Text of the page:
Tuesday, March 15, 2011

Difference Between Humans and Animals, Part XX

It's always fun when two of your thought hobbies cross paths. If you've read this blog for any length of time you know I'm continually fascinated with the differences (and similarities) between humans and animals. Also, recently I did a short series on issues I was wrong about to remind myself of the self-verification bias. Here's an interesting study using macaques and a computer game covering both topics:
The animals were trained to judge the density of a pixel box that appeared at the top of the screen as either sparse or dense. To give their answer, the monkeys simply moved a cursor towards a letter S or a letter D. 
When the animals chose the correct letter, they were rewarded with an edible treat. There was no punishment for choosing the wrong answer, but the game briefly paused, taking away - for a few seconds - the opportunity for the animals to win another treat. 
But the monkeys had a third option - choosing a question mark - which skipped the trial and moved on to the next one. This meant no treat, but it also meant no pause in the game.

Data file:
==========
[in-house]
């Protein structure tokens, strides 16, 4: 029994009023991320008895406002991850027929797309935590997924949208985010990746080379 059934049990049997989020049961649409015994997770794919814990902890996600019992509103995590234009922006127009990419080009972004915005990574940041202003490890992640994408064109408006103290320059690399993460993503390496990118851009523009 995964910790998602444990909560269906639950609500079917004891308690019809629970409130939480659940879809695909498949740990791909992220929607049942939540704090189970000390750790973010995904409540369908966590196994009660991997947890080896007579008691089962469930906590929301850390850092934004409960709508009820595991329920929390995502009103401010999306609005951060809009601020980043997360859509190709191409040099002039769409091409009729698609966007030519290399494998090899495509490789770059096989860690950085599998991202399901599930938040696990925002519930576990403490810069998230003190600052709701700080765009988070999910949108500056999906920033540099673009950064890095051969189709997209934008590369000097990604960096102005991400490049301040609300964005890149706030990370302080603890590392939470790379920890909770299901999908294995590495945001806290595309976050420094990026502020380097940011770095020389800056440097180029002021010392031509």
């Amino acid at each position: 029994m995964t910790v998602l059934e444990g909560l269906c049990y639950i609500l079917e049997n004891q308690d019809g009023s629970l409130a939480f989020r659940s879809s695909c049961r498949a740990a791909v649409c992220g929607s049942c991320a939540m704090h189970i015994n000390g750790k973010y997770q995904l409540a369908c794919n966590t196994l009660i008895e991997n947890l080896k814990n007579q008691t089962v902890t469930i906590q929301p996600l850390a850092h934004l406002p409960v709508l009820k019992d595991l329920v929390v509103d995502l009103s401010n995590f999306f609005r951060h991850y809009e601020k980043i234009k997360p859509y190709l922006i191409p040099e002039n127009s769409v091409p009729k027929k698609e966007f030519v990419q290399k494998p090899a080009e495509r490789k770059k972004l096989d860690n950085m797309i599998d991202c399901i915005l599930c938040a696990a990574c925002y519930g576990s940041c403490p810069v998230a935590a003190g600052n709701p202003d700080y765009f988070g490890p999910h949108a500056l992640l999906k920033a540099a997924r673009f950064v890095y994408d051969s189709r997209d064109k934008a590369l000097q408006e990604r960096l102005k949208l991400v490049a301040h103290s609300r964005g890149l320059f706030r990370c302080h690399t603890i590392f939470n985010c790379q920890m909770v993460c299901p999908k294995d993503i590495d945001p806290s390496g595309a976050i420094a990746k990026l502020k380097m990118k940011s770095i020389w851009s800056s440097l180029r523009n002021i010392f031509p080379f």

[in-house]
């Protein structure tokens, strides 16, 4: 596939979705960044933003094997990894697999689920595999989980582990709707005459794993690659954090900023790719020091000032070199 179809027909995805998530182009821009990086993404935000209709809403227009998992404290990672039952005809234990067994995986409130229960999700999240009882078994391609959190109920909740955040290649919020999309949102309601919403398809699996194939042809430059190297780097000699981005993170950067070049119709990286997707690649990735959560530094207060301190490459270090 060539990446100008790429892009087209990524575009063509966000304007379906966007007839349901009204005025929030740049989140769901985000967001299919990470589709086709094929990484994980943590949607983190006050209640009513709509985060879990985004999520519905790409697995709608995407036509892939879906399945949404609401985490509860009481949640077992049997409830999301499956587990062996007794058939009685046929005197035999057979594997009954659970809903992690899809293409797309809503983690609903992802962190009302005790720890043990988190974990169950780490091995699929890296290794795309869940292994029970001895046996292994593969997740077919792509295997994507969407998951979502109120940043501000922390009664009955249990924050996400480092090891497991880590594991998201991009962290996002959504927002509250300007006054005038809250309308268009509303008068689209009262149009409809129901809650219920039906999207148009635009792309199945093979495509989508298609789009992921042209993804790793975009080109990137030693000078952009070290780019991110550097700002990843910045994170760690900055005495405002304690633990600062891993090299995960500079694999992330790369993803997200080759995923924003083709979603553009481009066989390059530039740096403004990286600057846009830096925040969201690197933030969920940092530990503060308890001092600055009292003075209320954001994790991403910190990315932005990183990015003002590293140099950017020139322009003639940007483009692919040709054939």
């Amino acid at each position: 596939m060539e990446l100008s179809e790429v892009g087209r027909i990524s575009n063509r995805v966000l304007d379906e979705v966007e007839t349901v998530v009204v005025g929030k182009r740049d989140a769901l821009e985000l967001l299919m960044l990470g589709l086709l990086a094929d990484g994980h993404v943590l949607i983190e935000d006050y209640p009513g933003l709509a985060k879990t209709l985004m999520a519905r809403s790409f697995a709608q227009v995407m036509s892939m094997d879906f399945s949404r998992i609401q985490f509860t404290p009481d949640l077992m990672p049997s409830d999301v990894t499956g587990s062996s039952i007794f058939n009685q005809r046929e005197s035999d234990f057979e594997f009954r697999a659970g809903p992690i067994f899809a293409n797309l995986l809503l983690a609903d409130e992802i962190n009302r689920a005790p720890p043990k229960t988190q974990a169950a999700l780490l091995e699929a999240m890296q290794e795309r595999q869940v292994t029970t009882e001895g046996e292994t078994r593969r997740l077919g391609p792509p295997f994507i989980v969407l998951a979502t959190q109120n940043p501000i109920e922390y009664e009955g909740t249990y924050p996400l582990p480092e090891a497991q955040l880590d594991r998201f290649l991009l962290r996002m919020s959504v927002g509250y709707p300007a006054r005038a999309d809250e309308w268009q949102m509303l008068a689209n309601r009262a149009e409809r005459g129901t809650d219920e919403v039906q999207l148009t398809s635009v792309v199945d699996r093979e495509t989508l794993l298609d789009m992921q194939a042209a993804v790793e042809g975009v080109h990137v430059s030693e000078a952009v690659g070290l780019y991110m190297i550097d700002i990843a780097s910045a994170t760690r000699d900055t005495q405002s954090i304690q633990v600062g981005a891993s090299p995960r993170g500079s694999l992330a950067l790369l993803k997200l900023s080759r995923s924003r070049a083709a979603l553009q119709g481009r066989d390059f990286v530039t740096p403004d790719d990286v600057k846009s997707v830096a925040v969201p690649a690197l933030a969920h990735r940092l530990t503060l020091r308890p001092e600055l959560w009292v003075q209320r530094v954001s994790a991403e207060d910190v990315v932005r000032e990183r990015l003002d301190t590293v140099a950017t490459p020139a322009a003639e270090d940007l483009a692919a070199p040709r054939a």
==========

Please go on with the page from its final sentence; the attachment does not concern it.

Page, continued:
The scientists saw that the macaques used this option in exactly the same way as human participants who reported that they found a trial too tricky to answer; they chose to "pass" and move on.
So monkeys know when they might be wrong, do you? Even weirder, chimpanzees know that other chimpanzees make assumptions:
If chimpanzees are faced with two opaque boards on a table, in the context of searching for a single piece of food, they do not choose the board lying flat (because if food was under there it would not be lying flat) but, rather, they choose the slanted one— presumably inferring that some unperceived food underneath is causing the slant. Here we demonstrate that chimpanzees know that other chimpanzees in the same situation will make a similar inference. In a back-and-forth foraging game, when their competitor had chosen before them, chimpanzees tended to avoid the slanted board on the assumption that the competitor had already chosen it. Chimpanzees can determine the inferences that a conspecific is likely to make and then adjust their competitive strategies accordingly.
When you assume it makes an ass out of u and me.

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